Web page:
Early Retirement of Bonds Payable Accounting Help

Bonds are sometimes retired before the maturity date. The principal reason for retiring bonds early is to relieve the issuing corporation of the obligation to make future interest payments. If interest rates decline to the point that a corporation can borrow at an interest rate below that being paid on a particular bond issue, the corporation may benefit from retiring those bonds and issuing new bonds at a 10)Interesting rate. Most bond issues contain a call provision, permitting the corporation to redeem the bonds by paying a specified price, usually a few points above par. Even without a call provision, the corporation may retire its bonds before maturity by purchasing them in the open market. If the bonds can be purchased by the issuing’ corporation at less than  their carrying value, a gain is realized on the retirement of the debt. If the bonds are  reacquired by the issuing corporation at a price in excess of their carrying value, a loss must be recognized.

For example, assume that Briggs Corporation has outstanding a 13%, $10 million bond issue, callable on any interest date at a price of 104. Assume also that the bonds were issued at par and will not mature for nine years. Recently, however, market interest rates have declined to less than 10%, and the market price of Briggs’s bonds has increased to 106.11 Regardless of the market price, Briggs can call these bonds’ at 104. If the company exercises this call provision for 10% of the bonds ($1,000,000 face value) the entry will be: he FASB has ruled that the gains and losses from early retirements of debt be classified in a special section of the income statement and identified as extraordinary items. The presentation of extraordinary items is explained and illustrated.

“Falling interest rates cause bond prices to rise. On the other hand, falling interest rates also provide the issuing company with an incentive to call the bonds and, perhaps, replace them with bonds bearing a lower rate of interest. For this reason, call prices often serve as an approximate “ceiling” on market prices .of Goods, Sold account. When lease payments are received, the lessor should recognize an appropriate portion of the payment as representing interest revenue and the remainder as a reduction in Lease Payments Receivable.When equipment is acquired through a capital lease, the lessee should debit an asset account, Leased Equipment, and credit a liability account, Lease Payment Obligation, for the present value of the future lease payments. Lease payments made by the lessee arc allocated between Interest Expense and a reduction in the liability Lease Payment Obligation.

The portion of the lease payment obligation that will be repaid within the next year is classified as a current liability, and the remainder is classified as long-term. No rent expense is involved in ·a capital lease. The asset account Leased Equipment is depreciated by the lessee over the life of the equipment rather than the life of the lease. Accounting for capital leases is illustrated in Appendix C at the end of this textbook.

Distinguishing Between Capital Leases and Operating Leases The FASB has taken the position that the risks and returns of ownership transfer to the lessee under any of the following circumstances:

• The lease transfers ownership of the property to the lessee at the end of the lease term. : The lease contains a bargain purchase option.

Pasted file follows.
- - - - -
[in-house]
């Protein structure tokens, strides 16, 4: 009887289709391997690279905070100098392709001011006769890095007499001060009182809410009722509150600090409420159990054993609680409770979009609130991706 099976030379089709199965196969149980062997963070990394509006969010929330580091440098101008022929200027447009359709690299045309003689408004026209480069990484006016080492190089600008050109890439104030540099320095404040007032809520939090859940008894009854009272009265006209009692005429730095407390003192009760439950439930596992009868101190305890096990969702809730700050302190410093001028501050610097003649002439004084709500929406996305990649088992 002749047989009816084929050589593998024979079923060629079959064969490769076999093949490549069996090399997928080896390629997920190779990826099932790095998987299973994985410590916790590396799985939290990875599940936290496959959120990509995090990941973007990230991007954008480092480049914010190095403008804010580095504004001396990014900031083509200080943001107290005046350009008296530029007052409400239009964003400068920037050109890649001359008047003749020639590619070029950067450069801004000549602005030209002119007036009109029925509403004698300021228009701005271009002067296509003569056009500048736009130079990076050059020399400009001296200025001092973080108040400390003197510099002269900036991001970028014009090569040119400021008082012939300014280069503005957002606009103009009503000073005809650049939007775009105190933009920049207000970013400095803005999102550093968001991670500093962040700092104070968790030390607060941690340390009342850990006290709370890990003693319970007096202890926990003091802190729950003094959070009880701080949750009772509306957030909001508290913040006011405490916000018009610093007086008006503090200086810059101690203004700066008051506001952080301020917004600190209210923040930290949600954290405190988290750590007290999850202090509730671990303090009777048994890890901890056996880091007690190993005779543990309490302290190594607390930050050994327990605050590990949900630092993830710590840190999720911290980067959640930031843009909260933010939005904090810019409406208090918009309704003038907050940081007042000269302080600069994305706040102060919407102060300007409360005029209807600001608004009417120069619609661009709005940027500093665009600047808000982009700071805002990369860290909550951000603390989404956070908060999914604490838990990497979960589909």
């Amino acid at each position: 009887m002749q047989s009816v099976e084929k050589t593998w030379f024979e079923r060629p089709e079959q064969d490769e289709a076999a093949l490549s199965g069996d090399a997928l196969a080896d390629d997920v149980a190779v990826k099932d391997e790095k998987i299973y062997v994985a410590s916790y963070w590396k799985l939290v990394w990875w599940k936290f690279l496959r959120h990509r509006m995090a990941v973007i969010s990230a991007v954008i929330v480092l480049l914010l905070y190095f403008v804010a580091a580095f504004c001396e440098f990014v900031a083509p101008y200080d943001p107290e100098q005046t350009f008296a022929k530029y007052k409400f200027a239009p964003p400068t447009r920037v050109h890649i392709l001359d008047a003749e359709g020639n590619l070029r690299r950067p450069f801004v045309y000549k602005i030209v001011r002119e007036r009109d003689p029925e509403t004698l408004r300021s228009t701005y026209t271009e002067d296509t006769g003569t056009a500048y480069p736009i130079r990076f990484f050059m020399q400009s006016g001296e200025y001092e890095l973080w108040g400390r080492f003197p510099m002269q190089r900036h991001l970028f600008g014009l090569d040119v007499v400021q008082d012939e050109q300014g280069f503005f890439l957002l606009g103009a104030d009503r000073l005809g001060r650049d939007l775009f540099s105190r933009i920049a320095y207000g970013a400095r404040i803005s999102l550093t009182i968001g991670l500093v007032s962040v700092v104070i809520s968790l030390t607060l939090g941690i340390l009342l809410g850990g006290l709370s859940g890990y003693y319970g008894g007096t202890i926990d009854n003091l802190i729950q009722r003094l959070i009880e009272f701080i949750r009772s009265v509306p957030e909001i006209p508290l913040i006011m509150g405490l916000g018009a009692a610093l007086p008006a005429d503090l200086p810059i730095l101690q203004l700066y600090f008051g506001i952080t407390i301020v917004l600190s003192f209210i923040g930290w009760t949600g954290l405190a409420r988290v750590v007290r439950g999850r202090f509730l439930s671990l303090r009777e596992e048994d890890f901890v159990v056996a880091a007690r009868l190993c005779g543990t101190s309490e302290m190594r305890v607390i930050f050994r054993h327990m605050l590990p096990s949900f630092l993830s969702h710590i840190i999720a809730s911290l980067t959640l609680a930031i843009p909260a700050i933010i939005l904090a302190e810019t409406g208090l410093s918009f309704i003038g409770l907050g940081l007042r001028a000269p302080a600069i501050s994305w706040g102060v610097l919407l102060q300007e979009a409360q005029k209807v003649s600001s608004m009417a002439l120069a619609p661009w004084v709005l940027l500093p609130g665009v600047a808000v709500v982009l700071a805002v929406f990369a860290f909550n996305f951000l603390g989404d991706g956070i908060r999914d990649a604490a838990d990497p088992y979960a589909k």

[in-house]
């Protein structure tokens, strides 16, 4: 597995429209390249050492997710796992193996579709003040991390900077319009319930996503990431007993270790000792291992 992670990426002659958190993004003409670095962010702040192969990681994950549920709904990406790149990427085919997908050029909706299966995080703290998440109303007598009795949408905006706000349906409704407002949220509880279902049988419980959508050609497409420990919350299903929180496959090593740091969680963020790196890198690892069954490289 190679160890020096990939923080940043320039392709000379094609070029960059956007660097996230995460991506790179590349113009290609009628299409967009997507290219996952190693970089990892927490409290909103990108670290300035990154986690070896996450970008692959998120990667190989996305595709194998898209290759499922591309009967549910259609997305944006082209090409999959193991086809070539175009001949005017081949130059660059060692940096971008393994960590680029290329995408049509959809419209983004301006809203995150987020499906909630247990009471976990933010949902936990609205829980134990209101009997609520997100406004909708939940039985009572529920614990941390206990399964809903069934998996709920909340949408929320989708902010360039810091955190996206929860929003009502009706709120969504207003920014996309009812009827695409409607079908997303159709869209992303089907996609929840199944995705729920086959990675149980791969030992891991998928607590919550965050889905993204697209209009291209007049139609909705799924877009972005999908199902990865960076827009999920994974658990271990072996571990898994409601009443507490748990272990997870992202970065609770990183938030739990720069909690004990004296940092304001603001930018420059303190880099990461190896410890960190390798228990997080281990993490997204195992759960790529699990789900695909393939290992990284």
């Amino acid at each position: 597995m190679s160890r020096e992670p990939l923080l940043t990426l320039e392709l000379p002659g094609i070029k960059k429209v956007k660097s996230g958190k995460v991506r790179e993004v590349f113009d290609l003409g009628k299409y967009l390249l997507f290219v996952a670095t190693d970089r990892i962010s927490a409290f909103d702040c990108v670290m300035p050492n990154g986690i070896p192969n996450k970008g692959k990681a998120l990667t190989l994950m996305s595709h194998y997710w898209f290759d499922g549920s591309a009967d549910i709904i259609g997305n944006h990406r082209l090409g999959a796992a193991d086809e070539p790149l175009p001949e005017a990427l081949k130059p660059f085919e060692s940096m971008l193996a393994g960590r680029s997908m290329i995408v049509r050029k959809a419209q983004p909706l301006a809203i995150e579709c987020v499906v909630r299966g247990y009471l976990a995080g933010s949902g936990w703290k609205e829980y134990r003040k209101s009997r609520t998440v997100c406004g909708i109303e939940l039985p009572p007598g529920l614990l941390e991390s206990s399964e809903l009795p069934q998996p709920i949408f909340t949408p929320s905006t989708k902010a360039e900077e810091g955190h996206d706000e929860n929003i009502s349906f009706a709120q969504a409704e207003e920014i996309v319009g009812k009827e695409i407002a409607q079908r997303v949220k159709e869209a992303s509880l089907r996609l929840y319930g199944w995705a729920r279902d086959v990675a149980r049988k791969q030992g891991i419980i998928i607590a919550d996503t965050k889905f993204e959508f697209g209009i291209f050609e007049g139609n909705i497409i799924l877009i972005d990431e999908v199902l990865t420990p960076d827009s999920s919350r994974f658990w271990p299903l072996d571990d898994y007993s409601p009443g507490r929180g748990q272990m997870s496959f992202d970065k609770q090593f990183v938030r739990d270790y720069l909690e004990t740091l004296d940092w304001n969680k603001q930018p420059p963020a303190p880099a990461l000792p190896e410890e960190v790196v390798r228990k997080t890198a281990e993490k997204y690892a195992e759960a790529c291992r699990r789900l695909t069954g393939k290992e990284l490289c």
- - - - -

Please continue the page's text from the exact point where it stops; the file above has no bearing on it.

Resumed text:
• The lease term is equal to 75% or more of the estimated economic life of the leased property.
• The present value of the minimum lease payments amounts to 90% or more of the fair value of the lease property.

Thus, if a lease contains any of these provisions, it is viewed as a capital lease. Otherwise, it is accounted for as an operating lease. LO 7. Accountant for , post retirement costs. Liabilities for Pensions and Other Post retirement Benefits Pensions Many employers agree to pay their employees a pension; that is, monthly cash payments for life. beginning at retirement. Pensions are not an expense of the years in which cash payments are made to retired workers. Employees earn the right to receive the pension while they arc working for their employer. Therefore, the employer’s cost of future pension payments accrues over the years that each employee is on the payroll. Of course, the. amounts of the retirement benefits that will be paid to today’s workers after they retire arc not known with certainty. Among other things, ‘these amounts  depend on how long retired employees live. Therefore, the employer’s obligation for future pension payments arising during undercurrent-year can only be estimated.

Employers do not usually pay retirement pensions directly to retired employees. Most . employers meet their pension obligations by making periodic deposits in a pension fund (or pension plan) throughout the years of each worker’s employment. A pension fund is 1/Ot (lit asset of the employer. Rather. it is an independent entity managed by a trustee (usually u bank or an insurance company). As the employer makes deposits in the pension fund, the trustee invests the money in securities such as stocks and bonds. Over time. the pension fund earns investment income ‘and normally accumulates to a balance far in excess of the predispositions. It is the pension fund not the Erlenmeyer=-that ‘disburses monthly pension benefits to retired workers. If the empiric meets all of its estimated pension obligations by promptly depositing cashing a pension fund, the pension fund is said to be fully funded. The operation of a fully funded pension plan is summarized in the illustration 011 the follow aging.

Posted on November 21, 2015 in Liabilities

Share the Story

Back to Top
Share This